Presenteeism hasn’t been left behind in the office

Written by Ian Wylie Tuesday 15 December 2020
Working from home has left some employees logging longer hours, but this doesn't mean they are being more productive

Presenteeism used to mean draping a jacket over the office chair to show our boss we hadn’t left the building. But even in an age when remote working – usually from home – is increasingly the norm, and our office desk is now the kitchen table, presenteeism remains the unhealthy habit we can’t seem to kick.

The forced shift from office to home working had many employers fearing a dramatic loss in productivity. In fact, a survey commissioned by Microsoft and conducted by Boston Consulting Group and KRC Research suggests a very different outcome. The poll of 9,000 managers and employees in large firms across Europe found that productivity has remained stable or even increased for many companies that switched to remote working during the pandemic. These findings are echoed in our Management Transformed research.

Many organisations are optimistic that we won’t return to the traditional and rigid office cultures endured pre-Covid, but is there a danger we could simply be replacing them with remote management and working behaviours that are just as damaging? In these times of job insecurity when an estimated third of the working population are worried about losing their jobs, many workers are relying on “always-on” presenteeism to prove to managers just how committed and indispensable they are.

“I think there's a lot of optimism that people won't go back to the office in the same way,” says Daisy Hooper, CMI head of policy. “But clearly, in some cases, there'll be a very strong culture of presenteeism that will be difficult to eradicate.”

Presenteeism can take several shapes: employees working when they’re ill; working longer than their contracted hours; having an ‘always-on’ culture where employees feel they have to respond to emails and messages outside of working hours.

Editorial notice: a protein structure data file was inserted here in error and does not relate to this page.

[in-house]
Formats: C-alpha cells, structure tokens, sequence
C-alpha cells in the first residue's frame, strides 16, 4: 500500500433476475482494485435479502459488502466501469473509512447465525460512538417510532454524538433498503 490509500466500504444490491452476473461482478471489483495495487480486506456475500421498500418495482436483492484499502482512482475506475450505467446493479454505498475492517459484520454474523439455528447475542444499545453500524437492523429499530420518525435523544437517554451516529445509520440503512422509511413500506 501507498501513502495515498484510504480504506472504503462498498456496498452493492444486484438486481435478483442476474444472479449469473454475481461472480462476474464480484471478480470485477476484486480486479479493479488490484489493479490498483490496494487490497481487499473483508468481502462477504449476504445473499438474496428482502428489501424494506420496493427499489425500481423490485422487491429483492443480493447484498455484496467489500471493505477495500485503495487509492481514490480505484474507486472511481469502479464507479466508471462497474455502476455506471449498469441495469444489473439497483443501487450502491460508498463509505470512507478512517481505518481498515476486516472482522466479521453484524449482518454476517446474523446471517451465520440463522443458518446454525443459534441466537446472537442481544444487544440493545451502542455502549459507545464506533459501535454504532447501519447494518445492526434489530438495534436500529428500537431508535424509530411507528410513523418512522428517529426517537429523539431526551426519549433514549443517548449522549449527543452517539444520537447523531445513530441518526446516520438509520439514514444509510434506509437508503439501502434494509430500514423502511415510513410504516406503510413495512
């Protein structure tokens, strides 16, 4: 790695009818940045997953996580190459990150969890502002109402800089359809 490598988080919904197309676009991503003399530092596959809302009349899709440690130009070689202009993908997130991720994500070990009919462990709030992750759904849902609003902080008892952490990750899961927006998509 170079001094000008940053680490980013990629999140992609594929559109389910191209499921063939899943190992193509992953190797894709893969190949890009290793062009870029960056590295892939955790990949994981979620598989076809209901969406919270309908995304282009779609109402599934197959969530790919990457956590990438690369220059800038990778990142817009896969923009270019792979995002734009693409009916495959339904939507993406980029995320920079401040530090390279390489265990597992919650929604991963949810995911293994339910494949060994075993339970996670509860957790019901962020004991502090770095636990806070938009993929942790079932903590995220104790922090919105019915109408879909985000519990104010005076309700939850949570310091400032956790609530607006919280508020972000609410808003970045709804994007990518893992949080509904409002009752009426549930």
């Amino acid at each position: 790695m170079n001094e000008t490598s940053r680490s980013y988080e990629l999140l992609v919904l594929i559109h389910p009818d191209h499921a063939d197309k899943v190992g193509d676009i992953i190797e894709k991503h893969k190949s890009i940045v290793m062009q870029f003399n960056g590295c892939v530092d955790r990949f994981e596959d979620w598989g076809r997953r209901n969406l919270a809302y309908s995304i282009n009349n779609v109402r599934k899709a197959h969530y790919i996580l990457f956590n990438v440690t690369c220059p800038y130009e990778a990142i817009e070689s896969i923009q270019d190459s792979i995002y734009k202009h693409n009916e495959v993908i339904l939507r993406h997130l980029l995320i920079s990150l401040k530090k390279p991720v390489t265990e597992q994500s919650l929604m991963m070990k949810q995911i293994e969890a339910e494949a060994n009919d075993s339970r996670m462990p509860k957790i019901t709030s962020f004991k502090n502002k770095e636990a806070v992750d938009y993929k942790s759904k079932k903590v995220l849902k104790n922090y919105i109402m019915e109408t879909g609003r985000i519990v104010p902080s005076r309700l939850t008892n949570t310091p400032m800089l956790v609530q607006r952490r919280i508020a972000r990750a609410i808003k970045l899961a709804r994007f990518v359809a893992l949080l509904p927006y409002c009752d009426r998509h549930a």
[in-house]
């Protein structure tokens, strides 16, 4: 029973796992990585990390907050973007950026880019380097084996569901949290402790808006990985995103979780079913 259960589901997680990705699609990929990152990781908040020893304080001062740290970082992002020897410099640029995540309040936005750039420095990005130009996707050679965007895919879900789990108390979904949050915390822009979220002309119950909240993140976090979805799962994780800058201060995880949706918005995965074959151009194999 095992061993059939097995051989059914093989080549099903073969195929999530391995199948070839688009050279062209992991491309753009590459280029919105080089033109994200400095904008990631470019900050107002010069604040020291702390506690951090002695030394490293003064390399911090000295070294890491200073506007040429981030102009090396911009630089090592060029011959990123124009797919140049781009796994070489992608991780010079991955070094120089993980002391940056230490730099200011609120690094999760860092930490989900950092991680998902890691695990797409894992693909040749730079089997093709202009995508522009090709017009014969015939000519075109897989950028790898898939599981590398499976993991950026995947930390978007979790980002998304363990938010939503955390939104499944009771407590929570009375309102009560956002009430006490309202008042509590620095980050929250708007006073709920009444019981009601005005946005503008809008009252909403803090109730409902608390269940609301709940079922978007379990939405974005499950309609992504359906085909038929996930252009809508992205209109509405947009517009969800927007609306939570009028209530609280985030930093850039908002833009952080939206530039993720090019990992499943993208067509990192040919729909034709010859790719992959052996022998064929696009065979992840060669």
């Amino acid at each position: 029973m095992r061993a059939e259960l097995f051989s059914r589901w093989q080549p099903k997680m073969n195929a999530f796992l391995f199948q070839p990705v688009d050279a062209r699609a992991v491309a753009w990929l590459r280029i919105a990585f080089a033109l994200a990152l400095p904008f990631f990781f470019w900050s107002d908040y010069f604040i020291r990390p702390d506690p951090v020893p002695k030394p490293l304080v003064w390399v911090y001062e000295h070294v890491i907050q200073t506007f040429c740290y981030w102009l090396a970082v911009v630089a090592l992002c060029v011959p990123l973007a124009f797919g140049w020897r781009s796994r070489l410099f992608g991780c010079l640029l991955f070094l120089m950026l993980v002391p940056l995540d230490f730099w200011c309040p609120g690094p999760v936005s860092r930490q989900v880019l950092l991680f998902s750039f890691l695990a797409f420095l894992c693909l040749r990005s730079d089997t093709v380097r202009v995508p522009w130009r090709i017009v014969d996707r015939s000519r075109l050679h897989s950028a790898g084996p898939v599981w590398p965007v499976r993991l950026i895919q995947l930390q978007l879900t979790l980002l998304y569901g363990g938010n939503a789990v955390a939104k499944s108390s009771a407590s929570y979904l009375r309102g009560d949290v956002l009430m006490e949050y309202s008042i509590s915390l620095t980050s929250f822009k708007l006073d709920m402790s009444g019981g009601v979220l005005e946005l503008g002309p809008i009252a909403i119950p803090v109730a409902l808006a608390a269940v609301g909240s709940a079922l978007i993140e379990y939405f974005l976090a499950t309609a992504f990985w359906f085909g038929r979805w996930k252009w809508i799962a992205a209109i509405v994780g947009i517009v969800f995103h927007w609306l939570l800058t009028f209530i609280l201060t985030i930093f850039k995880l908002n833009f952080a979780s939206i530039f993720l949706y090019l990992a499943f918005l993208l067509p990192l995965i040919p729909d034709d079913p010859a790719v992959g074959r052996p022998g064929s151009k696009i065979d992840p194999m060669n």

On the face of it, some of these behaviours may not seem that problematic. But presenteeism is an issue that can be just as damaging for a business as absenteeism. Staff stress and burnout will eventually lead to more sickness and absenteeism issues later down the line. It’s also symptomatic of a lack of trust in your organisation – your employees have been hired to fulfill business needs to the best of their ability, so why is logging hours taking priority over quality of work?

A survey of 2,000 workers by LinkedIn and the Mental Health Foundation showed that the pressure to be available means people working from home are, on average, working an extra 28 hours per month. More than half of those surveyed said they felt more anxious since working from home, with a third having trouble sleeping.

The solution lies in good leadership and management. In CMI’s survey of nearly 2,300 senior leaders, managers and employees for its Management Transformed research project – exploring the extraordinary challenges and new ways of working that have emerged during 2020 – it found that it’s not where we work that determines our productivity and job satisfaction; it’s how we’re managed and led.

So how do we manage and lead people out of presenteeism? Begin by setting the tone for good working practices in your organisation. Don’t look to presenteeism to measure productivity, recommends Hooper. Look at value added. For example, can you utilise customer net promoter scores rather than hours worked to evaluate whether your employees are performing well and meeting expectations? In an increasingly location-agnostic world, managers need absolute clarity about what is meant by “achieving results”. Rewarding hours worked only makes sense for repetitive tasks, not creative or problem-solving challenges.

Then build healthy working into your culture. Set and communicate regularly the expectation that regular working hours, breaks and holidays are the default, even when staff are working from home instead of in the office. Ensure that senior leaders demonstrate and model their commitment to this. And create a routine for managers to regularly check how staff are working remotely, particularly those who may struggle with feelings of isolation and uncertainty.


You can read more around this subject in our Management Transformed research – pay particular attention to Productivity isn’t about where you work; it’s how you’re managed.

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